13 months after
It has now been 13 months since I entered the world of stock footage as a contributor.
These are my numbers.
The agencies I upload my footage to are:
- Storyblocks (1200 videos selected)
- Pond5 (1290 videos selected)
- Shutterstock (1100 videos selected)
My sales and net earnings on Storyblocks are:
Unfortunately, on that agency, I have had just a single sale and I don't think it is worth it anymore.
During this year, as a contributor on Shutterstock, I made $193.85:
- $16 with stock images
- $177 with stock footage
With this agency I have earned $366.01, thanks to 21 downloads of stock footage.
So, my total income on all agencies this year was $652.19.
Considerations on sales
$652.19 in a year is not much.
There are Shutterstock contributors who earn that amount of money in less than a month, but I can tell you why it is not so bad. With this money, even with ten times as much, I know that you can't live in a Western European country, and that's why I have a stable job that allows me to live.
You don't have to focus on the amount earned, but on its potential. In the microstock business, you need to sacrifice and have patience to achieve good earnings – at least two years of work.
Let's take Pond5 as an example, which is the agency that has always provided most of the earnings for video makers who create stock footage.
My 1200 videos were uploaded in two batches:
- 200 videos the first two months
- 1000 videos when I came back from South America, 6 months after I started uploading
Of course, it didn't take me a year to create my portfolio, only a few months. Much of my collection has only been online for a few months, or even a few weeks.
An interesting fact is that, in the last few months, I have always sold at least one video per month:
And, although not being very important, even the graphs of visits to both the videos and my contributor page are increasing continuously:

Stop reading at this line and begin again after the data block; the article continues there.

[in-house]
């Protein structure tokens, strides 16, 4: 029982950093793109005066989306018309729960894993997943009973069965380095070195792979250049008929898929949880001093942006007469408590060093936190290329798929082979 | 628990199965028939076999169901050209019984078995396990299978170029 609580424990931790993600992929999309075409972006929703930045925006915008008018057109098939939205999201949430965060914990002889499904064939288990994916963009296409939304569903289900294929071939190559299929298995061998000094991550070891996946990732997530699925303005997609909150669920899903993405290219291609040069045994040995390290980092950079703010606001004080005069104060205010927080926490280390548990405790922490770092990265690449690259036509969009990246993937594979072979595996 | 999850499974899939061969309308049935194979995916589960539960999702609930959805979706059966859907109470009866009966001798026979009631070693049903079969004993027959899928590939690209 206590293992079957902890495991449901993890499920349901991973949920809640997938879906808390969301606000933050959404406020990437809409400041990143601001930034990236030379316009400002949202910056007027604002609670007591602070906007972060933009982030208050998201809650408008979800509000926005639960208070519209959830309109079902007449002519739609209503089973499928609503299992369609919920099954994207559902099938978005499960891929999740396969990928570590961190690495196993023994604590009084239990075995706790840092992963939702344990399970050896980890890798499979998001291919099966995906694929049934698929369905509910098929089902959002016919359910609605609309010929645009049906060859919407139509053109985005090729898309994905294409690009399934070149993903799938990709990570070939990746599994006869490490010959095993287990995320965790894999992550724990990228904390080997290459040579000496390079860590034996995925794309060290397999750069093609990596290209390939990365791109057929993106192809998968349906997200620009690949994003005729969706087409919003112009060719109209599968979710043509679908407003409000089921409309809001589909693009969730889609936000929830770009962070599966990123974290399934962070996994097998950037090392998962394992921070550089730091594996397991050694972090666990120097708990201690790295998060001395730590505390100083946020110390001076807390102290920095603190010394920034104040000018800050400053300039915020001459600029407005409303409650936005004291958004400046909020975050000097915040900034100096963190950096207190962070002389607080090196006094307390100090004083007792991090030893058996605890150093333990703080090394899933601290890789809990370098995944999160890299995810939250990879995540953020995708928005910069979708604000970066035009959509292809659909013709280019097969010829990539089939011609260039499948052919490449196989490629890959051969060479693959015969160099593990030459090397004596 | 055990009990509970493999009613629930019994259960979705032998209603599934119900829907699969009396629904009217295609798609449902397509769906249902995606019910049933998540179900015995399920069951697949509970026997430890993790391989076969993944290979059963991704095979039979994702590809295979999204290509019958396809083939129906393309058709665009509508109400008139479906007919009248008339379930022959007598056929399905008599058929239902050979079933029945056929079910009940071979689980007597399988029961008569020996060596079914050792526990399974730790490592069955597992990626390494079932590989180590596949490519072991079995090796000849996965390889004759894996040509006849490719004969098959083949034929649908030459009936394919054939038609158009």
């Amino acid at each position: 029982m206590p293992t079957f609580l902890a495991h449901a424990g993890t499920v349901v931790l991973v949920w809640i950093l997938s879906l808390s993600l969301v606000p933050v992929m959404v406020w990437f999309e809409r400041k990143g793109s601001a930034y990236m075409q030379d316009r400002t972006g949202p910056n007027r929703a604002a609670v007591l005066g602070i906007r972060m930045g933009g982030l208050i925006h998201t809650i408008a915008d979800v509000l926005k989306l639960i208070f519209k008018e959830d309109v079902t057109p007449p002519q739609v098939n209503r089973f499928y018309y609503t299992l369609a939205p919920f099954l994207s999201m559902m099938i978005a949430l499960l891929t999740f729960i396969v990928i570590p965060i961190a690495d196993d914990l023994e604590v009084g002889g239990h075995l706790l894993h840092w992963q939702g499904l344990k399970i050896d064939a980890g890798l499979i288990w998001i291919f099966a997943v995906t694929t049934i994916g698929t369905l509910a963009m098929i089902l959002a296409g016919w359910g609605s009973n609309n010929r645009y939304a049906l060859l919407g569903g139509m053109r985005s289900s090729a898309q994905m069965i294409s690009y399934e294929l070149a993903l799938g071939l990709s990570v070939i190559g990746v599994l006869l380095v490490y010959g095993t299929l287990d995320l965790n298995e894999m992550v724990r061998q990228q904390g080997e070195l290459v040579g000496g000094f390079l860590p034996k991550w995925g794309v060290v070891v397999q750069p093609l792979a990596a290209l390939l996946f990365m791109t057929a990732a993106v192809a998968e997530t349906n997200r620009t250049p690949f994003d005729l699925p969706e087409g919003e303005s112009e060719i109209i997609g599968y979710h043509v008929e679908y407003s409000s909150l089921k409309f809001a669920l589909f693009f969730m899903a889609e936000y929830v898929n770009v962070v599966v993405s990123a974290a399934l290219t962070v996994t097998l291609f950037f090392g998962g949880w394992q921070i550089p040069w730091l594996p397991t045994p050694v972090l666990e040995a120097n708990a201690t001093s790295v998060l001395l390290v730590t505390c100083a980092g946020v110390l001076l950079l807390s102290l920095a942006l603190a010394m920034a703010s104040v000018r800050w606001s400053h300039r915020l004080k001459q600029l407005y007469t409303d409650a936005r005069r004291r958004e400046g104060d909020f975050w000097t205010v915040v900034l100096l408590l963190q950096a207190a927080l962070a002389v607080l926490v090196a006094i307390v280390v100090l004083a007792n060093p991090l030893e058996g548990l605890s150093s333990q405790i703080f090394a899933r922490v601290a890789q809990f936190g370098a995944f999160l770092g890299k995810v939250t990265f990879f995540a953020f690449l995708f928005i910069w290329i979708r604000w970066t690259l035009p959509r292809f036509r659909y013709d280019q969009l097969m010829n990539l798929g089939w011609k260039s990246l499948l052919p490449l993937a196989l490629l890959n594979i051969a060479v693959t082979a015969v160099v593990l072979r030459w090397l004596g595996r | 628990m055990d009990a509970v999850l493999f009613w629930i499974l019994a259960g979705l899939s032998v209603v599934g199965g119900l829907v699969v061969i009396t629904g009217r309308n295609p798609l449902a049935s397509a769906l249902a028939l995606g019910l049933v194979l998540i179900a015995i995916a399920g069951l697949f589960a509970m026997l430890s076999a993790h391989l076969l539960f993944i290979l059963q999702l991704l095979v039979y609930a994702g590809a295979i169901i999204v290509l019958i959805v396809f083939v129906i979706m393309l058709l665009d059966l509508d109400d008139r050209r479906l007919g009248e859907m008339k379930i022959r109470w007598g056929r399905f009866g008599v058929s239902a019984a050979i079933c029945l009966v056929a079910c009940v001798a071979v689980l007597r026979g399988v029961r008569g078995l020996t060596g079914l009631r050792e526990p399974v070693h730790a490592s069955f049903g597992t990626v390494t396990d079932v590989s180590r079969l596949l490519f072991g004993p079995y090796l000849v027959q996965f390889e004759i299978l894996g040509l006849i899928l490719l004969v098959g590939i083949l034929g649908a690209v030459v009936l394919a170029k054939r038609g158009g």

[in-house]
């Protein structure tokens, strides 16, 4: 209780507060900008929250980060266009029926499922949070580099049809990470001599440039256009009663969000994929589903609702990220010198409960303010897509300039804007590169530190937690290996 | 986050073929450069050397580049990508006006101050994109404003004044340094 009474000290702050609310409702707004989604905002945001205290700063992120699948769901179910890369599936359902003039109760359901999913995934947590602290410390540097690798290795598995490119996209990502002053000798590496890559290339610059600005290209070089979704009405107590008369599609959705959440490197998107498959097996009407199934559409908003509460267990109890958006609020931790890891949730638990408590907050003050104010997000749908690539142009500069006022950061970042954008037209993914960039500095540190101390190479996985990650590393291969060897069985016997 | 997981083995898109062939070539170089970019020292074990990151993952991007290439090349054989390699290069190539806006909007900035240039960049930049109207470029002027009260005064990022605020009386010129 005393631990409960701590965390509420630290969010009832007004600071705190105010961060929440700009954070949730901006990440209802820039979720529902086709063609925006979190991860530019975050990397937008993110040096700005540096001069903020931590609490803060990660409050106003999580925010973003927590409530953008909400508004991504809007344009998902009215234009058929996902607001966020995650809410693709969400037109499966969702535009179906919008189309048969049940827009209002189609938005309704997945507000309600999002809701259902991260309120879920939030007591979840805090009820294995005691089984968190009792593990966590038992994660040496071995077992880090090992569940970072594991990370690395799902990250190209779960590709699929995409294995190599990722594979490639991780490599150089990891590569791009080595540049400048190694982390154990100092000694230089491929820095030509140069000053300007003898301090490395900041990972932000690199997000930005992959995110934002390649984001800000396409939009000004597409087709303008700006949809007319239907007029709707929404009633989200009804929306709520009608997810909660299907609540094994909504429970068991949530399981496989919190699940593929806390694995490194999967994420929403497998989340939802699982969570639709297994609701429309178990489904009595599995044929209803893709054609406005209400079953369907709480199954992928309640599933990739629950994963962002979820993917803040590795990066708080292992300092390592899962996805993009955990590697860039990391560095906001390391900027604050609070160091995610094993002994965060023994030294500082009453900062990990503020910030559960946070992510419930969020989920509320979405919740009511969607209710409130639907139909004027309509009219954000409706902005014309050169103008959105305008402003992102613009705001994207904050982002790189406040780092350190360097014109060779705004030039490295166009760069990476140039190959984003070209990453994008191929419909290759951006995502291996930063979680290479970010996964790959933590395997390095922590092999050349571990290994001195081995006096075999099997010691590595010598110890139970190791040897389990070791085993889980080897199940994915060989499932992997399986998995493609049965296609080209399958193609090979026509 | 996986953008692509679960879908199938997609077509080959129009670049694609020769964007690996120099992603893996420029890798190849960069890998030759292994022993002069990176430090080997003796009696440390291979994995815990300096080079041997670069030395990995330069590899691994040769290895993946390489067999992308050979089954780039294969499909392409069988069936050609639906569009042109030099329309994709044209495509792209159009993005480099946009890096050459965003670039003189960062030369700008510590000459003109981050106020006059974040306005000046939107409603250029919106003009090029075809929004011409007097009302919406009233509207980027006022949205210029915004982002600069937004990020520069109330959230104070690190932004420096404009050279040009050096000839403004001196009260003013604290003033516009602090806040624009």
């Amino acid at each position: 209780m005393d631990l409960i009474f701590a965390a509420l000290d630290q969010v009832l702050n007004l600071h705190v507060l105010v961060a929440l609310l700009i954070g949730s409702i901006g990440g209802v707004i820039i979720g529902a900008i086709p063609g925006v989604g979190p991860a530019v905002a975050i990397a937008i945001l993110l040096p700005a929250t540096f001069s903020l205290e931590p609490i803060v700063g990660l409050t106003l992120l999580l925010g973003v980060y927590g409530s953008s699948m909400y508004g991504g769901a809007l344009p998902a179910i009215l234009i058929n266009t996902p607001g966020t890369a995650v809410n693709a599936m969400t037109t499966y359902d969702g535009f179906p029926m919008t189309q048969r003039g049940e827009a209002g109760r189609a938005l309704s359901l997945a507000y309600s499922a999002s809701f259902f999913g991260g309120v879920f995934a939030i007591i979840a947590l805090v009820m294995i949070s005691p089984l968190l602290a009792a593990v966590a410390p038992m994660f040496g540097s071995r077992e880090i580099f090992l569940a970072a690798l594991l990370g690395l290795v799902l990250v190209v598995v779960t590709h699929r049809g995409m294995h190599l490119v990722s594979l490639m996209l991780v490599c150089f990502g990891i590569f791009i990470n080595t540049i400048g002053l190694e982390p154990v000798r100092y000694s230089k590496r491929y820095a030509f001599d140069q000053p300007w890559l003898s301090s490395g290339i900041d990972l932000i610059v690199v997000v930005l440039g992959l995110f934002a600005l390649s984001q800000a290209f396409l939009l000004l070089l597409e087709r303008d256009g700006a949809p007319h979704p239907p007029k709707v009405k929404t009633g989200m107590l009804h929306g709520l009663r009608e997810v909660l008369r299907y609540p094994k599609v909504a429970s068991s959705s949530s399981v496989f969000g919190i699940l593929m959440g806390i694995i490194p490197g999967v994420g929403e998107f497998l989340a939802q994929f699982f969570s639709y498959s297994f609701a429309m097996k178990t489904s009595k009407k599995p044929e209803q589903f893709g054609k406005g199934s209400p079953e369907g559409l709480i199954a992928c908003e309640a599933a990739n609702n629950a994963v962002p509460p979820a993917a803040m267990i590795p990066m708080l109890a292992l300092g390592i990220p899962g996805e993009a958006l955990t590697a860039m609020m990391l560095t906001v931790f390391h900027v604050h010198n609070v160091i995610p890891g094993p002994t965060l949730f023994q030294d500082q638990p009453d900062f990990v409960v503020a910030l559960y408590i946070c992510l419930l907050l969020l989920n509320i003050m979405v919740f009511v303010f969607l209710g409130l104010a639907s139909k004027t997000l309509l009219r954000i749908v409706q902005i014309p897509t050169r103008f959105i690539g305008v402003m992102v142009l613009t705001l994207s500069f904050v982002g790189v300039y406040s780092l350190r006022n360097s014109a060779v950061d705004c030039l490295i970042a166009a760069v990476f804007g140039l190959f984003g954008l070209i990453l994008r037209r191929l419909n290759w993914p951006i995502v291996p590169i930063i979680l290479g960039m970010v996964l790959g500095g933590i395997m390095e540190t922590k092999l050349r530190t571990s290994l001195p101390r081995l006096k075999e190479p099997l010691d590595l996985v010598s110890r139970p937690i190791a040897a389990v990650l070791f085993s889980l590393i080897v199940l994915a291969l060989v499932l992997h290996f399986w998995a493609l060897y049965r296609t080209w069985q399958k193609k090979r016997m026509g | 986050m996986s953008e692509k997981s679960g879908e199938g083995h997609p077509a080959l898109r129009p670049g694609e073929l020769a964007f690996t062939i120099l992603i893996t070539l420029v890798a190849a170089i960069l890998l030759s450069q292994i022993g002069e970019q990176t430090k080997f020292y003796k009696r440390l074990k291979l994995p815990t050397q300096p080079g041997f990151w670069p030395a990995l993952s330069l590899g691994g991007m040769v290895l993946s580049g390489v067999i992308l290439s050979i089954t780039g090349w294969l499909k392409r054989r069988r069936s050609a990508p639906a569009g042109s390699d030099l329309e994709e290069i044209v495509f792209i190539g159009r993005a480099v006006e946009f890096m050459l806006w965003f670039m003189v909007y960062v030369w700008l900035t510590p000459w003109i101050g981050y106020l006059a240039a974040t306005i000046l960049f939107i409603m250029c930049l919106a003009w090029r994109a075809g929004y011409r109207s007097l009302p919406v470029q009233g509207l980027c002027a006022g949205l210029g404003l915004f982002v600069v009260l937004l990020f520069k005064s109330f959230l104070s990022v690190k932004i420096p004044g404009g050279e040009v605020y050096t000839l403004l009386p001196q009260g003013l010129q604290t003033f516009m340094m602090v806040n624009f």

But what kind of content is better to sell?
To understand, you have to use the fantastic tool that Daniele explains on his course, along with your intuition.
As far as I'm concerned, with great joy, I've sold several videos of my trip to South America. But you don't need to go on the other side of the world to sell some videos.
Shooting videos of your cat
Among my best selling pieces of stock footage are videos I made at a friend's house of his Maine Coon cat, a very particular breed of cats of which there is not much content online.
By the way, by clicking here you can see my portfolio on Pond5.
Obviously, producing 1200 videos online in such a short time was not easy. You need:
- a method (which I learned thanks to Daniele Carrer)
It means spending all your free time producing videos. This is the hardest part of the job, especially when you already work eight hours a day.
How to find the time to produce stock footage and stock images
To become a successful producer, I cut all the distractions from my life:
- I deleted my Facebook account (and let me tell you how cool it is!)
- I reduced the time I spend on the news (ten minutes a day, and always in moments such as when I'm on the bus or during work breaks)
- I reduced the time I spend on Netflix (now I only use it to get inspiration to produce, thanks to the documentaries they have)
- I stopped playing online games
Now, my days are definitely better, even though it's not easy to go home after work and go directly in front of the PC to edit videos or type keywords.